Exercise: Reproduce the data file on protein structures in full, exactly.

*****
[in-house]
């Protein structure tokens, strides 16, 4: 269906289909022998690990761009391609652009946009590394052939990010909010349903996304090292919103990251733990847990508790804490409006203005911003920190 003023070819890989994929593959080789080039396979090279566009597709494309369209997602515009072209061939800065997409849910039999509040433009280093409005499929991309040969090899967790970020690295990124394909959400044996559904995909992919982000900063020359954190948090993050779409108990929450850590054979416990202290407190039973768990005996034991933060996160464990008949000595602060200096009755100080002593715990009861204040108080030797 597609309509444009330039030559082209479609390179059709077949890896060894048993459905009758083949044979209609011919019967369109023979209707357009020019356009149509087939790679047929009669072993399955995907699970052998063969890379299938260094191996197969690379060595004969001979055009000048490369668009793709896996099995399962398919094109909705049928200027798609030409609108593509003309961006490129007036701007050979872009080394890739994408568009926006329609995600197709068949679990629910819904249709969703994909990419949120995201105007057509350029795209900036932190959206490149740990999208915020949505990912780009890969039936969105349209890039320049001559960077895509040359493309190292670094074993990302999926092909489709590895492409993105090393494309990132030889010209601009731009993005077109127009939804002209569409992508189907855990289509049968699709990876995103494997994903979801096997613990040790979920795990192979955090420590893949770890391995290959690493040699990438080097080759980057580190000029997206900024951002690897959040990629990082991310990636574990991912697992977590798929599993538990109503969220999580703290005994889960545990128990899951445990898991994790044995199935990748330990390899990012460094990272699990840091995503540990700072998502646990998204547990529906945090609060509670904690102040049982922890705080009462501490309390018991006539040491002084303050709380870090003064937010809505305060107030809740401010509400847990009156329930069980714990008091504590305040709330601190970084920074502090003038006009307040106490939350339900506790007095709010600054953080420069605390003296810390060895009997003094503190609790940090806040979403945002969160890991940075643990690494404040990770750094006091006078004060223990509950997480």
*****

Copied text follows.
[in-house]
């Protein structure tokens, strides 16, 4: 269906289909022998690990761009391609652009946009590394052939990010909010349903996304090292919103990251733990847990508790804490409006203005911003920190 003023070819890989994929593959080789080039396979090279566009597709494309369209997602515009072209061939800065997409849910039999509040433009280093409005499929991309040969090899967790970020690295990124394909959400044996559904995909992919982000900063020359954190948090993050779409108990929450850590054979416990202290407190039973768990005996034991933060996160464990008949000595602060200096009755100080002593715990009861204040108080030797 597609309509444009330039030559082209479609390179059709077949890896060894048993459905009758083949044979209609011919019967369109023979209707357009020019356009149509087939790679047929009669072993399955995907699970052998063969890379299938260094191996197969690379060595004969001979055009000048490369668009793709896996099995399962398919094109909705049928200027798609030409609108593509003309961006490129007036701007050979872009080394890739994408568009926006329609995600197709068949679990629910819904249709969703994909990419949120995201105007057509350029795209900036932190959206490149740990999208915020949505990912780009890969039936969105349209890039320049001559960077895509040359493309190292670094074993990302999926092909489709590895492409993105090393494309990132030889010209601009731009993005077109127009939804002209569409992508189907855990289509049968699709990876995103494997994903979801096997613990040790979920795990192979955090420590893949770890391995290959690493040699990438080097080759980057580190000029997206900024951002690897959040990629990082991310990636574990991912697992977590798929599993538990109503969220999580703290005994889960545990128990899951445990898991994790044995199935990748330990390899990012460094990272699990840091995503540990700072998502646990998204547990529906945090609060509670904690102040049982922890705080009462501490309390018991006539040491002084303050709380870090003064937010809505305060107030809740401010509400847990009156329930069980714990008091504590305040709330601190970084920074502090003038006009307040106490939350339900506790007095709010600054953080420069605390003296810390060895009997003094503190609790940090806040979403945002969160890991940075643990690494404040990770750094006091006078004060223990509950997480």